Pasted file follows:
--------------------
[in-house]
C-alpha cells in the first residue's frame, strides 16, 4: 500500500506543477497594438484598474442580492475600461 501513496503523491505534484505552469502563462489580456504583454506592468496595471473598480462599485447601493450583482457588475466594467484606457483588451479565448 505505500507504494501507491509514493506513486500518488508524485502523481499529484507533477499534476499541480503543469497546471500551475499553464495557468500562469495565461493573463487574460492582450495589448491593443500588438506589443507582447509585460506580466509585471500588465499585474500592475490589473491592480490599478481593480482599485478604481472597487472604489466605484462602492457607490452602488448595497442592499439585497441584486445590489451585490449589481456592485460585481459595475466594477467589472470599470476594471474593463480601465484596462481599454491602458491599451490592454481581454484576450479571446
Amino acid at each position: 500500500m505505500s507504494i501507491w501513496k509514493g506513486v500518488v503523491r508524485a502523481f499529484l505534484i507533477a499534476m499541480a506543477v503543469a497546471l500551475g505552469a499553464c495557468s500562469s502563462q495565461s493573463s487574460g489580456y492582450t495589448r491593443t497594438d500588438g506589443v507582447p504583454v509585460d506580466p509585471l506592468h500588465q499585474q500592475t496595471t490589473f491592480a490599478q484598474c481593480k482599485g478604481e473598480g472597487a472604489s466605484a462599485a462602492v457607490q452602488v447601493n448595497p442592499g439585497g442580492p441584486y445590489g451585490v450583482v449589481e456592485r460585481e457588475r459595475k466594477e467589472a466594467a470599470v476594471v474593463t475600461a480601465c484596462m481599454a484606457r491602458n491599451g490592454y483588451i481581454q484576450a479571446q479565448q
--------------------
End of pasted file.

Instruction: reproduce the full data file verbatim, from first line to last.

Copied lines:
[in-house]
C-alpha cells in the first residue's frame, strides 16, 4: 500500500506543477497594438484598474442580492475600461 501513496503523491505534484505552469502563462489580456504583454506592468496595471473598480462599485447601493450583482457588475466594467484606457483588451479565448 505505500507504494501507491509514493506513486500518488508524485502523481499529484507533477499534476499541480503543469497546471500551475499553464495557468500562469495565461493573463487574460492582450495589448491593443500588438506589443507582447509585460506580466509585471500588465499585474500592475490589473491592480490599478481593480482599485478604481472597487472604489466605484462602492457607490452602488448595497442592499439585497441584486445590489451585490449589481456592485460585481459595475466594477467589472470599470476594471474593463480601465484596462481599454491602458491599451490592454481581454484576450479571446
Amino acid at each position: 500500500m505505500s507504494i501507491w501513496k509514493g506513486v500518488v503523491r508524485a502523481f499529484l505534484i507533477a499534476m499541480a506543477v503543469a497546471l500551475g505552469a499553464c495557468s500562469s502563462q495565461s493573463s487574460g489580456y492582450t495589448r491593443t497594438d500588438g506589443v507582447p504583454v509585460d506580466p509585471l506592468h500588465q499585474q500592475t496595471t490589473f491592480a490599478q484598474c481593480k482599485g478604481e473598480g472597487a472604489s466605484a462599485a462602492v457607490q452602488v447601493n448595497p442592499g439585497g442580492p441584486y445590489g451585490v450583482v449589481e456592485r460585481e457588475r459595475k466594477e467589472a466594467a470599470v476594471v474593463t475600461a480601465c484596462m481599454a484606457r491602458n491599451g490592454y483588451i481581454q484576450a479571446q479565448q